Alaska desperately needs Alaska-trained teachers and in response to our growing teacher shortage, the University of Alaska has expanded its support of the recruitment, preparation and retention of our state’s PK-12 teachers.
To increase the recruitment and retention of teachers, the Alaska Statewide Mentoring Project (ASMP) provides mentor support, this year working with more than 150 early career teachers. UA supports Educators Rising, a national organization that helps steer high school students to the teaching profession.
More than 30 of our state’s school districts have Educators Rising activity with hundreds of Alaska students involved and thinking about becoming a teacher. UA is also offering and coordinating more professional development for teachers, and through the Alaska College of Education, we have stepped up its efforts to recruit, prepare and retain teachers for Alaska. But it has not been without its challenges.
Earlier this year the University of Alaska Anchorage School of Education lost accreditation for seven of its teacher preparation programs. Although the UA Board of Regents decided to discontinue the school’s initial licensure programs, the board did not vote to close the UAA School of Education but rather to leave in place for now UAA’s advanced programs (e.g., graduate and endorsement programs).
The board’s decision provided the university the opportunity to design a revitalized program for students who want to become teachers via a suite of teacher education programs in Anchorage and around the state. That means Alaskans can study to become a teacher from anywhere in Alaska, and enjoy a consistent experience with quality faculty.
The education faculty and advisors from UAA, University of Alaska Fairbanks and University of Alaska Southeast are providing a personalized transfer experience for UAA’s education students. For those in the Anchorage area that means becoming a teacher does not require a physical move to Fairbanks or Juneau — since January, close to 200 UAA students have transferred to UAS or UAF. The loss of accreditation was a setback for UA and the state, but it is a challenge that UA can overcome.
These UA-educated teachers are well prepared for their jobs, and most school principals who hire UA graduates agree. Our teaching programs are continually refined and students are taught to use local examples to explain concepts. For example, they would learn to use the layers of a snow pack outside of the classroom to explain density to a science class. For that reason, and so many others, UA-educated teachers stay in Alaska at a much higher rate than do those educated Outside. Currently, 41 percent of teachers in our school districts earned their degree at UA, and several of our graduates have been named Teacher of the Year.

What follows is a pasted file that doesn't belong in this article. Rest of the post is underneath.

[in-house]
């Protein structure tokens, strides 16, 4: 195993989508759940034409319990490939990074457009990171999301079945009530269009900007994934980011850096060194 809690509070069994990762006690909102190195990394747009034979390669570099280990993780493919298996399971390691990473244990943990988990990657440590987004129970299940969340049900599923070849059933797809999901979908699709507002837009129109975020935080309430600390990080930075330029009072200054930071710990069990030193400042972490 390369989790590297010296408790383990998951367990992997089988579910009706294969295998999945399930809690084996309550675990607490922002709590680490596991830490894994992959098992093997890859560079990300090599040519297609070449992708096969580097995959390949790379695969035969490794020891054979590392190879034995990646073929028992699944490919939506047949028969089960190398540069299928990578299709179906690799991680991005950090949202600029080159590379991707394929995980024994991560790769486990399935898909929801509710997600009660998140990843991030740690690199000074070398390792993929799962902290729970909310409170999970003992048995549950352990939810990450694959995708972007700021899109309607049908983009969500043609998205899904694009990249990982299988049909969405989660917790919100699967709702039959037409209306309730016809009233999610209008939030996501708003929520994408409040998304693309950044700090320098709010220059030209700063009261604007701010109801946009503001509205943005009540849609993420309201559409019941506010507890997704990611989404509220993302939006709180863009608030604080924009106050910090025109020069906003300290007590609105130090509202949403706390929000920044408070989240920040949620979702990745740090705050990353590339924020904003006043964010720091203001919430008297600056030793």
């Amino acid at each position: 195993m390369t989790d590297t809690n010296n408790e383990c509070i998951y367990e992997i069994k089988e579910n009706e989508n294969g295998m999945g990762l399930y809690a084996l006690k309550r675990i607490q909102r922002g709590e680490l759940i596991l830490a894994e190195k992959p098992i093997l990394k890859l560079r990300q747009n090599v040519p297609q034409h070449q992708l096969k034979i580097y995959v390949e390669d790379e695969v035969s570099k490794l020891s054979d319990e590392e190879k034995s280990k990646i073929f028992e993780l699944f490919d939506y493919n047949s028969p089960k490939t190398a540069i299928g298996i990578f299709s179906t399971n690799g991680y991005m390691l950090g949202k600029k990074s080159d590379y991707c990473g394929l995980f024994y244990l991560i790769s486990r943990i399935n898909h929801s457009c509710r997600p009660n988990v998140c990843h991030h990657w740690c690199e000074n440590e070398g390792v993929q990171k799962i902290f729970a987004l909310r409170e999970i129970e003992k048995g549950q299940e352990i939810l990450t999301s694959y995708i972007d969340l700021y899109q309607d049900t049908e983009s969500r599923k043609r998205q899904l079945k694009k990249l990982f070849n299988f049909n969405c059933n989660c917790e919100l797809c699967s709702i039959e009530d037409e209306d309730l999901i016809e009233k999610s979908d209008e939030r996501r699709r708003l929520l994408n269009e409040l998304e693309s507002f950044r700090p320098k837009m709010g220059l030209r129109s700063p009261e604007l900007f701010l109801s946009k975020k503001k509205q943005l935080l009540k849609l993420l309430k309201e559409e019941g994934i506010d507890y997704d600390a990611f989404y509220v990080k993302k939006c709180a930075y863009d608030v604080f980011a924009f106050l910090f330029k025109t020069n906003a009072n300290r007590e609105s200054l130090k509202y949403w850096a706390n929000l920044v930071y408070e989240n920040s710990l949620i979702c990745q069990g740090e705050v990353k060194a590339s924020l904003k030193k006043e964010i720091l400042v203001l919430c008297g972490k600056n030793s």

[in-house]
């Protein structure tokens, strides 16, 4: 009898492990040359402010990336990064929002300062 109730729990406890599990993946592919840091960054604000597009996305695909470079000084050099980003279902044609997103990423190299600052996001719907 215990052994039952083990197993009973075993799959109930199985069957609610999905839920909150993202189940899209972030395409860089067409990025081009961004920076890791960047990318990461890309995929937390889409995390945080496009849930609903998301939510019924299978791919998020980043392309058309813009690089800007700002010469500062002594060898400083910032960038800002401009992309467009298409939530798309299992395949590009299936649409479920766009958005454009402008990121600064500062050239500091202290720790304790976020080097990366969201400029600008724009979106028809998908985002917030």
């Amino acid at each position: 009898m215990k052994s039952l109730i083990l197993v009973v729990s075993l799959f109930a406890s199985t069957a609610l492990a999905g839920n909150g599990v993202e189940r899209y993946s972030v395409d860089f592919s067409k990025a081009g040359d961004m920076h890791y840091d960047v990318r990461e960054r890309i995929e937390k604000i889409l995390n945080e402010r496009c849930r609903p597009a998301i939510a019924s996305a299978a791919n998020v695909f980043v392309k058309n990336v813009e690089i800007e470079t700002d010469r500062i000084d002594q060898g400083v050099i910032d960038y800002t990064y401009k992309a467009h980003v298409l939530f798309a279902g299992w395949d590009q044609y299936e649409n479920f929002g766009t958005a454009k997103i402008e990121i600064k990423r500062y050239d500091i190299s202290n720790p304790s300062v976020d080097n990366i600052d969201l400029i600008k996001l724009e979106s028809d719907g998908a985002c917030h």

Our teachers are paving the way for the future of our state, and the university is fully committed to a future that recognizes the need for more locally trained educators. We are committed to reaching our goal of 90 percent of all teachers being UA-trained by 2025 — a goal our state needs us to attain. We encourage everyone to embrace this goal.
Regardless of where our students take their teacher preparation programs, I think it’s important that we tell these graduates that they are our future educators, that teaching is our society’s most important profession and that without good teachers and a strong public education system our social fabric would unravel.
While budget talks and labor negotiations might distract from the core purpose of teaching, let’s not lose sight of the fact that hard work has prepared our graduates for the classroom, our state’s overall well-being needs a well-educated population, and that is dependent on excellent teachers.
• Steve Atwater is the Executive Dean of the Alaska College of Education at the University of Alaska. My Turns and Letters to the Editor represent the view of the author, not the view of the Juneau Empire.